Bring back apprenticeships for 14 year olds, new report urges

The government’s fixation on academic exams is betraying young people whose talents lie beyond passing exams, according to the Edge Foundation

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Apprenticeships for 14-year-olds should be reintroduced to help prepare young people for work, a charity has suggested.

According to a new report by the Edge Foundation, published today, the UK education system is failing to prepare young people for 21st-century jobs. The focus on academic qualifications and exam grades is failing to equip young people with the skills employers and the economy need, concludes Our plan for 14-19 Education; Coherent, Unified, Holistic.

 The government should scrap the “pass or fail” exam cliff edge for 16-year-olds and instead create a 14-19 phase with a “broad and balanced curriculum”, according to the report. It should also reintroduce young apprenticeships for 14-year-olds, and make work experience mandatory for all school children. Apprenticeship opportunities should focus on young people, says the report, as in 2015-16, only 131,400 apprenticeship starts were by 16-19-year-olds, compared to 224,100 starts among the over-25 age group. Reintroducing young apprenticeships at 14 would give young people the opportunity to learn in the workplace one day a week, and companies the opportunity to nurture and recruit the best and brightest talent, says the Edge Foundation.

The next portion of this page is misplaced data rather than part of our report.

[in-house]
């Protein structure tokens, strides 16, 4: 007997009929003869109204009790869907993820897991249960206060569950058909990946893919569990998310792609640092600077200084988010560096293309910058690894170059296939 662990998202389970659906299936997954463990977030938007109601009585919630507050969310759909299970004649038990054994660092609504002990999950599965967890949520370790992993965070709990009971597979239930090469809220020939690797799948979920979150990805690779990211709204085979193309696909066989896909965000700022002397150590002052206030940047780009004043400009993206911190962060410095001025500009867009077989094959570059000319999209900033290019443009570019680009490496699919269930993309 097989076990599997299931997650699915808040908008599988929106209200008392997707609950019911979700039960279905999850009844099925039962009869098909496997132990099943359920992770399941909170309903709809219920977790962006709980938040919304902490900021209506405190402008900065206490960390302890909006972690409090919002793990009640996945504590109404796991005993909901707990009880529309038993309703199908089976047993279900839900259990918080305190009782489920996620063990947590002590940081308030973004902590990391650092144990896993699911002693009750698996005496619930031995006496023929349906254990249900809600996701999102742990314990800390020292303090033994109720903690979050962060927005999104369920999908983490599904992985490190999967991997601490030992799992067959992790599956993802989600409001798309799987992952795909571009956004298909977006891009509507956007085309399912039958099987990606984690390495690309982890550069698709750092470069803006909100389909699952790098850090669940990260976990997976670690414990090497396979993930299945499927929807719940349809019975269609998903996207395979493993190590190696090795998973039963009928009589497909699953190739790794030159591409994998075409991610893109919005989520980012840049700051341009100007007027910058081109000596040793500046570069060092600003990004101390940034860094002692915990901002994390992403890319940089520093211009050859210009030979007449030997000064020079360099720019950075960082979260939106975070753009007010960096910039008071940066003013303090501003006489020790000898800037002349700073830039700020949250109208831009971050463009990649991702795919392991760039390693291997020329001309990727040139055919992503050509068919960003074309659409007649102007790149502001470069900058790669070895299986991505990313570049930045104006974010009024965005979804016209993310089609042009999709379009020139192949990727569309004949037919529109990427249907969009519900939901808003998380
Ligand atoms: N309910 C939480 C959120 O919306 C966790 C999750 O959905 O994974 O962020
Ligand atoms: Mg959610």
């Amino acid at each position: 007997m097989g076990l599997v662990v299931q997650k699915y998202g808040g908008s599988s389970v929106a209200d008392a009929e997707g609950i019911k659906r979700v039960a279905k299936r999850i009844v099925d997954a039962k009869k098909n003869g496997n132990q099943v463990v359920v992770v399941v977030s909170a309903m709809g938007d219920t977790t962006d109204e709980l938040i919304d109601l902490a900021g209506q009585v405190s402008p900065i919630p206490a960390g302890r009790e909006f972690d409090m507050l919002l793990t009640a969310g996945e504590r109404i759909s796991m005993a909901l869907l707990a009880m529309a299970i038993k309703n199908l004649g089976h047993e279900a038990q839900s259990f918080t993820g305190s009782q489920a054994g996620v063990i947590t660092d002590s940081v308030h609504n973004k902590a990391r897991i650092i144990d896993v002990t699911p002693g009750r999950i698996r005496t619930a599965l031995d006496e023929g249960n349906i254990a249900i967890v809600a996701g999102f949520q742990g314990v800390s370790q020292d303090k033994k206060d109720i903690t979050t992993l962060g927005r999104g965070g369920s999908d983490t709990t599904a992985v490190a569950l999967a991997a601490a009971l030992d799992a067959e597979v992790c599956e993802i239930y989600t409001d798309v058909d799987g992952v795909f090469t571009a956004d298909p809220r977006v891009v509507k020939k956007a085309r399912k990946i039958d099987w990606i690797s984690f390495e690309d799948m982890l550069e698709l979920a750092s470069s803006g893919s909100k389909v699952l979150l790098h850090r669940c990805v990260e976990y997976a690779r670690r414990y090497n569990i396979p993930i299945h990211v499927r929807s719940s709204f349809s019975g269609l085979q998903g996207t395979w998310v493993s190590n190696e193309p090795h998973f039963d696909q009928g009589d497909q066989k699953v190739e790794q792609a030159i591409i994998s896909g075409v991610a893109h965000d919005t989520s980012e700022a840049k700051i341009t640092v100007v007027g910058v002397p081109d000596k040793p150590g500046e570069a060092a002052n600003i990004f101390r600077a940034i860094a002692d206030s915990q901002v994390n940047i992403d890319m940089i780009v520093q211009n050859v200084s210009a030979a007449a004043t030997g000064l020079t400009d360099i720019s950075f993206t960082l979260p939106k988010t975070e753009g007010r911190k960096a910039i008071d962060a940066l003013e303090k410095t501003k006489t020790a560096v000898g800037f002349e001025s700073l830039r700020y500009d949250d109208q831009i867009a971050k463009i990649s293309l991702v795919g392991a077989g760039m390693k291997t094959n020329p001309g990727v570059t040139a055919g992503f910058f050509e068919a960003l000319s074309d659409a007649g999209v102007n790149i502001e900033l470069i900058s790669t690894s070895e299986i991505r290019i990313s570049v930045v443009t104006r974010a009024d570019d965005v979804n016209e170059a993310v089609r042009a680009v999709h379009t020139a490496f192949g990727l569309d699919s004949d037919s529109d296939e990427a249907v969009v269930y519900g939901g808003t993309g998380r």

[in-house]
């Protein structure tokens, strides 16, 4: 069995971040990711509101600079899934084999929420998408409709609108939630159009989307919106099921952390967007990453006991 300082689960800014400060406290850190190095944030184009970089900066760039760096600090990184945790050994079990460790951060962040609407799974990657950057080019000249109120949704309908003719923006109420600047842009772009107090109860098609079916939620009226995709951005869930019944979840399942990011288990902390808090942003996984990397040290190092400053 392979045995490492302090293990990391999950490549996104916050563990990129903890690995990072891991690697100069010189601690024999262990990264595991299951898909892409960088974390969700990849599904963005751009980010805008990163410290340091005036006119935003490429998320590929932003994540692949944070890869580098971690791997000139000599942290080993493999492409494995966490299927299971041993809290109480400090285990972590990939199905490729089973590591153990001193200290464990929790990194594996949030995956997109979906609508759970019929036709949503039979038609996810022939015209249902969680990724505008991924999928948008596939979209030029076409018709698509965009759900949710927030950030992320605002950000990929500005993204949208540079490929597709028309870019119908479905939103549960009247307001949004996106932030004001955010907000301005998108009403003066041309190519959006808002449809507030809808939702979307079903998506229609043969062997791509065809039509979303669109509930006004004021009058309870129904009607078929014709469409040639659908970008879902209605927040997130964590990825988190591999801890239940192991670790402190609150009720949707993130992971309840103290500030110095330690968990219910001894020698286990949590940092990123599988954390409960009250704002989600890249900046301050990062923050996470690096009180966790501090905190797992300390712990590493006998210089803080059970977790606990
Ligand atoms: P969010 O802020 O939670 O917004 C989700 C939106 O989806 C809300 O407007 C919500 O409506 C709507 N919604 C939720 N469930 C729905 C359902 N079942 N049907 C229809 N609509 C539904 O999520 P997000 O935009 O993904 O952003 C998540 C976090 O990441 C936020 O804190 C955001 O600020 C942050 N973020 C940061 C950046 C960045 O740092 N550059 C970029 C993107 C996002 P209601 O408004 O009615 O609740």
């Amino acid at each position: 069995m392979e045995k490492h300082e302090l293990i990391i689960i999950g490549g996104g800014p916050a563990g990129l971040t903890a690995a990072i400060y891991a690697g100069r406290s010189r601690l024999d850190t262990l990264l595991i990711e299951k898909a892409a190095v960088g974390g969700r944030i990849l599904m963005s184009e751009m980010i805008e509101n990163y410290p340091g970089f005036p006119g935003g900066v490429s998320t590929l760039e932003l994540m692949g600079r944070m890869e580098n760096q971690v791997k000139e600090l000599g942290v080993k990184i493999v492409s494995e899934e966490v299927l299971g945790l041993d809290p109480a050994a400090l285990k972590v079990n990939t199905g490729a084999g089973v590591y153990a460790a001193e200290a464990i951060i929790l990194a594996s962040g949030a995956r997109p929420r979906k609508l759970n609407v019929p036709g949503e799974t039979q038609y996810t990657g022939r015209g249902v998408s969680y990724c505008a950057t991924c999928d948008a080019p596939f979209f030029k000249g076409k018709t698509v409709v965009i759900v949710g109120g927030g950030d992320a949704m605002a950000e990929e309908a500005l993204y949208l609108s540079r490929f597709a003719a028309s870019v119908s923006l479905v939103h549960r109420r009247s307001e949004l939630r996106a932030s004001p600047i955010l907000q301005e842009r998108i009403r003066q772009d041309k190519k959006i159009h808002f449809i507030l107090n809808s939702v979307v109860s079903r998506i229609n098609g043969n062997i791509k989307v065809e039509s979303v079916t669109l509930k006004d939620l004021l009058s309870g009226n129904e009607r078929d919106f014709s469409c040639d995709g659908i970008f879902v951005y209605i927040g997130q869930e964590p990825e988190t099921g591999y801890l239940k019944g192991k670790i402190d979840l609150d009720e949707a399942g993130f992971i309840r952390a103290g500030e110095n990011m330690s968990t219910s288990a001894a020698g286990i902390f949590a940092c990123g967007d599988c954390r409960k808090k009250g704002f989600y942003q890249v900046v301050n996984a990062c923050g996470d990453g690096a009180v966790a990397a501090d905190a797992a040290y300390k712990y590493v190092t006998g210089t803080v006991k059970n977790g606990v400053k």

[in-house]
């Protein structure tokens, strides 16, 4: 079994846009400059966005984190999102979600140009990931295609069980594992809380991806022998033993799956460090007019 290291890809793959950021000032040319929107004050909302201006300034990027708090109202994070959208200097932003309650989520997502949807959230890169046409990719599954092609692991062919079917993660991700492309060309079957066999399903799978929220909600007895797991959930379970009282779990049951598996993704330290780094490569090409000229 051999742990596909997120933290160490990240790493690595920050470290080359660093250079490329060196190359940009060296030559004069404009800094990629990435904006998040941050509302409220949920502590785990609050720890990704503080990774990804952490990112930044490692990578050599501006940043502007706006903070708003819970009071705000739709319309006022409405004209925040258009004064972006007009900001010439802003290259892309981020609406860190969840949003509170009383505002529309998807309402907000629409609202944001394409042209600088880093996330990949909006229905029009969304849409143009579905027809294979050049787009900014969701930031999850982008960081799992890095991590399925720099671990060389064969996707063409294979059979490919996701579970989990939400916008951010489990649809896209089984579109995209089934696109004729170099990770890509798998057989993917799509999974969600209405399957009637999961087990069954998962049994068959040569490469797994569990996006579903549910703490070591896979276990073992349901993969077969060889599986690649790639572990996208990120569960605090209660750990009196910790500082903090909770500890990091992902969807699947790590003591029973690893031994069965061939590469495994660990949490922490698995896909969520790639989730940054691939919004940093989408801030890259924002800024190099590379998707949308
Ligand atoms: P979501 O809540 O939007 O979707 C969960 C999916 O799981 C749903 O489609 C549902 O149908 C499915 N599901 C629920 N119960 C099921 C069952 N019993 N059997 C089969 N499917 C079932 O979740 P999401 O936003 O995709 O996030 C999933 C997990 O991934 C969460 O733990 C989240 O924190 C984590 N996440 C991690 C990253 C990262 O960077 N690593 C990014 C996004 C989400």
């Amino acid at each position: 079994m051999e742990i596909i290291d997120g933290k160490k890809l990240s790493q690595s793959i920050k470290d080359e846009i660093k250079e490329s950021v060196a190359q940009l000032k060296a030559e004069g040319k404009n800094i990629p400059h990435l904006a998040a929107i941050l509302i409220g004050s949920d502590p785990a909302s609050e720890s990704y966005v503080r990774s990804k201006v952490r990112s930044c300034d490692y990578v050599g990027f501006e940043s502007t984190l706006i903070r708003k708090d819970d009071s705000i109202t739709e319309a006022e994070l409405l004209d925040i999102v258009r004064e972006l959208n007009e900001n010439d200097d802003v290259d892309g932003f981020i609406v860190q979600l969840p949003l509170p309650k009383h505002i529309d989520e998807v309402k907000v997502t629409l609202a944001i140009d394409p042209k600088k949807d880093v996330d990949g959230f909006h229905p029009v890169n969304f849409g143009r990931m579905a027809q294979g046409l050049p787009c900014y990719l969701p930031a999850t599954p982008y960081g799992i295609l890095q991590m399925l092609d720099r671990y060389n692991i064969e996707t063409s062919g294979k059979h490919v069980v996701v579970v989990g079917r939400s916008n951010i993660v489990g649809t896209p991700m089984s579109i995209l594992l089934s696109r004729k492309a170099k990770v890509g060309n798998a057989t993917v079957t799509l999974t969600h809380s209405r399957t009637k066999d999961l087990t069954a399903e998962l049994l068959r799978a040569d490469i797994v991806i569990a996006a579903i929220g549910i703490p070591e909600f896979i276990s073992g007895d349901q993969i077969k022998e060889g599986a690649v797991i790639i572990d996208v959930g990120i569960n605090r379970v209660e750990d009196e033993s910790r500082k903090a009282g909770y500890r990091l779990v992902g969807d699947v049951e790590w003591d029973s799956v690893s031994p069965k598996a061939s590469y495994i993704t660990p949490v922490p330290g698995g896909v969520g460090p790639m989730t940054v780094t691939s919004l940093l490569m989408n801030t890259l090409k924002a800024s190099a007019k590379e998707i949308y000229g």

'Betraying young people'

Edge also advocates investing the £450 million saved from the dismantling of the Connexions careers service directly in schools to provide careers information, advice and guidance. There should also be greater collaboration between schools, colleges, universities and employers to allow students to move between the institutions which will serve them best.

Edge Foundation chief executive Alice Barnard said “The government’s fixation on academic exams is betraying young people whose talents lie beyond passing exams. The wholly academic EBacc leaves no room for students to learn the technical and creative skills they need in our digitised age.  By 2050 we will need more than three million additional skilled workers, but we have no strategy to give young people the skills they need for the real world.”

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